BILLY Davies believes Newcastle United will need a transfer war-chest of £60m to fulfil their Premier League potential next season.
Defeated but unbowed after an engaging tussle on Monday, the Nottingham Forest manager spoke from grisly experience when he tackled the question that Chris Hughton steadfastly refuses to countenance until his side are signed and sealed in the top flight.
Understandably, the Newcastle boss will have none of it until promotion is mathematically assured, until every box is ticked and every possible pratfall negotiated.
Sure, there was a lusty primal scream after both of United’s classy goals on Monday, but Hughton stuck to the tried and tested formula that has served his side so well this season.
The Newcastle boss has made life in black-and-white a glorious shade of beige this term; his collected, measured and diplomatic response to even the most acute crisis taking the steam out of the St James’ Park pressure cooker.
So it was no surprise when he applied his trusty straight bat to any queries relating to the mammoth Premier League challenge that awaits his United side.
Luckily, after graciously accepting defeat in his side’s chase of the Championship’s runaway leaders, Forest boss Davies was only too happy to expand on the challenge awaiting Hughton’s United.
At a conservative estimate, Davies believes it will take £40m of spending on players in the summer to help smooth the transition to the Championship – a sum that will be eye-watering to the parsimonious Mike Ashley. Davies advocates a further £20m spend in January.
The temptation will be to dismiss Davies’ words as those of a manager defeated in the battle to ascend to English football’s top table.
In truth, Hughton should use them as ammunition when he enters negotiations with Ashley over his likely budget.
As if he needed to remind anyone, Davies is not just another manager passing comment.
With a team cadged, borrowed and coaxed out of semi-retirement, Davies performed a minor miracle by taking Derby County from the brink of League One into the Premier League.
The club was not ready to ascend and, paralysed by the fear of over-spending like Leeds United, Bradford City and so many other ghosts of top-flight past, they kept the purse strings under tight control. Derby were horribly out of their depth, a couple of encouraging results against Newcastle aside. United fans will need no reminding that County chiseled four of their 11 points against their team.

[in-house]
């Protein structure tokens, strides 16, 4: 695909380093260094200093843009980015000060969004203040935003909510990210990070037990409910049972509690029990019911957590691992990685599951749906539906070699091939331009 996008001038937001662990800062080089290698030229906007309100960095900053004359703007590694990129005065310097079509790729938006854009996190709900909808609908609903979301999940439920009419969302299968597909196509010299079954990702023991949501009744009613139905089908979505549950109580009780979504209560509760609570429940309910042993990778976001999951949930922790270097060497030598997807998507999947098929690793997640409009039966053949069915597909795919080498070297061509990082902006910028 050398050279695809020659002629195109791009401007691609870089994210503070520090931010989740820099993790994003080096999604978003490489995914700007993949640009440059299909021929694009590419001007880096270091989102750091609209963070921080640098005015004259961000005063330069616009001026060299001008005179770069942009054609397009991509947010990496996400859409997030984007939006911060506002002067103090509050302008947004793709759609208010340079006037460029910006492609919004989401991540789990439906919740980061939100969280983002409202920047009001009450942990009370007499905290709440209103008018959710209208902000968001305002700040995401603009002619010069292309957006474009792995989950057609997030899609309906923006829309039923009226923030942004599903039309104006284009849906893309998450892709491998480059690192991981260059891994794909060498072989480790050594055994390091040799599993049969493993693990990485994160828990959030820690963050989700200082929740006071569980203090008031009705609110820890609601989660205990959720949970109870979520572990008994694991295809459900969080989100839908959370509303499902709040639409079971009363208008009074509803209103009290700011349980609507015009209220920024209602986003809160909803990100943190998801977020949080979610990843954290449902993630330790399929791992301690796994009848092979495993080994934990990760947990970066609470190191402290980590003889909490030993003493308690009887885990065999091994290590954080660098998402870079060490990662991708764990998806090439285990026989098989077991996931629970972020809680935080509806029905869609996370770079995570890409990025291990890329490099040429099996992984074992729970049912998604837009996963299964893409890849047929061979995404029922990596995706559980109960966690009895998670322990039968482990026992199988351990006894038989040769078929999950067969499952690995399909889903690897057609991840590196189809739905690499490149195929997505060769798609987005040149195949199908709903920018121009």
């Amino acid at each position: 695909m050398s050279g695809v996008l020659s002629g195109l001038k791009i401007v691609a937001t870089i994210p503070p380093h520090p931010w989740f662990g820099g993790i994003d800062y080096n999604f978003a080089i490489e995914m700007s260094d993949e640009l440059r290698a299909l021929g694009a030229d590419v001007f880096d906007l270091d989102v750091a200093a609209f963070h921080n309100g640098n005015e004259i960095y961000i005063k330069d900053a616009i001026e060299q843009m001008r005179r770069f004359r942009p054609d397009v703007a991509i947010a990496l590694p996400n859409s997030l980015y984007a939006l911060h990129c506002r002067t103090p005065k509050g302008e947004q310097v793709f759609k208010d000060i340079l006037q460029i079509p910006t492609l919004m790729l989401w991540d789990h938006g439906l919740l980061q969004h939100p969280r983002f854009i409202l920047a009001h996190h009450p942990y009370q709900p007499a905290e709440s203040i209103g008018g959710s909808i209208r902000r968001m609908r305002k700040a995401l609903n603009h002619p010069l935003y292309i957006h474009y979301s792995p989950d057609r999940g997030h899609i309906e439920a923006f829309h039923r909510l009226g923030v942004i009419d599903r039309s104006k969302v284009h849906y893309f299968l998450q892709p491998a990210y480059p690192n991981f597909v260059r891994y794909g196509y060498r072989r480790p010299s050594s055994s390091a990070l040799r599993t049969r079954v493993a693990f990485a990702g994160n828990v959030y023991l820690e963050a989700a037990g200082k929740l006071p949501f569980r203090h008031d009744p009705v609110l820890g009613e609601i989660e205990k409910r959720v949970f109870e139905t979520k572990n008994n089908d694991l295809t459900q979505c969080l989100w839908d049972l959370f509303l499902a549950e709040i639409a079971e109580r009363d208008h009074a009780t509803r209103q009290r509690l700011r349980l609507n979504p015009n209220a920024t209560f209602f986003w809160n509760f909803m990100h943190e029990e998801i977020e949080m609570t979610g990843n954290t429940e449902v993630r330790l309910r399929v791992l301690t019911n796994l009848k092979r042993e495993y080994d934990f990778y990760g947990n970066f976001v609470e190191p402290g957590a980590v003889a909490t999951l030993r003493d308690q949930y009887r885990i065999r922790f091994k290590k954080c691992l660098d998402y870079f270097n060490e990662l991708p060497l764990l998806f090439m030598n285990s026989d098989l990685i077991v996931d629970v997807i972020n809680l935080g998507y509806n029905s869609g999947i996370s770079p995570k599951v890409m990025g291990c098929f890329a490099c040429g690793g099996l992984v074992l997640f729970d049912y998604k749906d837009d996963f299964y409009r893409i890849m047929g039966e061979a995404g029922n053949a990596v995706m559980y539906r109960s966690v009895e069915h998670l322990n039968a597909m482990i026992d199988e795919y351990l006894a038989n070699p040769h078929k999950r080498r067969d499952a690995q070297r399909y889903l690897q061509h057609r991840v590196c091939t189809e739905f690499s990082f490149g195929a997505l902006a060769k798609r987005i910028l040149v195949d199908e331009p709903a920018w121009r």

The good news is that Davies believes Newcastle are no ordinary promoted side – their history, infrastructure and reputation will protect them against the kind of recruitment struggles that have undermined other promoted clubs.
The bad news, Davies asserts, is that the Premier League’s big guns have not stood still since United’s demotion.
“For teams like Newcastle and other teams that go up it is a very difficult task they will be facing,” he said.
“When I went up into the Premier League with my former club Derby, that year Tottenham Hotspur were already a very good premier division side and Tottenham spent £50m on top of what they had.
“But Newcastle is different from other clubs that have been promoted because of where they have come from. Don’t forget the wonderful job that Derby did coming from being financially in trouble and getting promotion after 11 months, and then it is a huge task for clubs like that and clubs like Forest and other teams.
“Newcastle are already sitting here with a budget that exceeds X amount of pounds with a squad depth that carries huge experience. They are more equipped than any other team in this division.
“But they will still need to spend and, as a greedy manager, I think at least £40m for the first window and £20m for the second is what is required.”
With promotion all but assured, saloon bar talk has already turned to which of Newcastle’s players might prosper in more rarefied Premier League air. Davies believes United have plenty capable of stepping up.
“This animal is ready-made for it, but of course it will need a new injection of players. There are a huge amount of players in the squad who you would have to say are top, top quality such as Jonas Gutierrez and Jose Enrique. They are top players.
“It is entirely up to the club what they do but they have very good experienced players here. Gutierrez, Enrique, Ameobi – you can go through this team. This team are more equipped than other teams have been in a similar position.
“They deserve great credit for getting into the Premier League, but they know themselves that it is a huge task to try and it takes huge spending to compete with the people that are already in there.
“They have the quality and the experience if you look at the depth of squad.
“I am sure the management staff will want to change it around and add to that which I think will certainly happen.
“But if you look at the team and look at the quality and the people they have got you would have you say that Newcastle United, having come form where they have come from, having experienced what they have experienced, have a good chance.
“The club’s infrastructure cries out for Premier League football whereas other clubs that are trying to get there, who deserve wonderful credit by the way, are still working on their infrastructure.”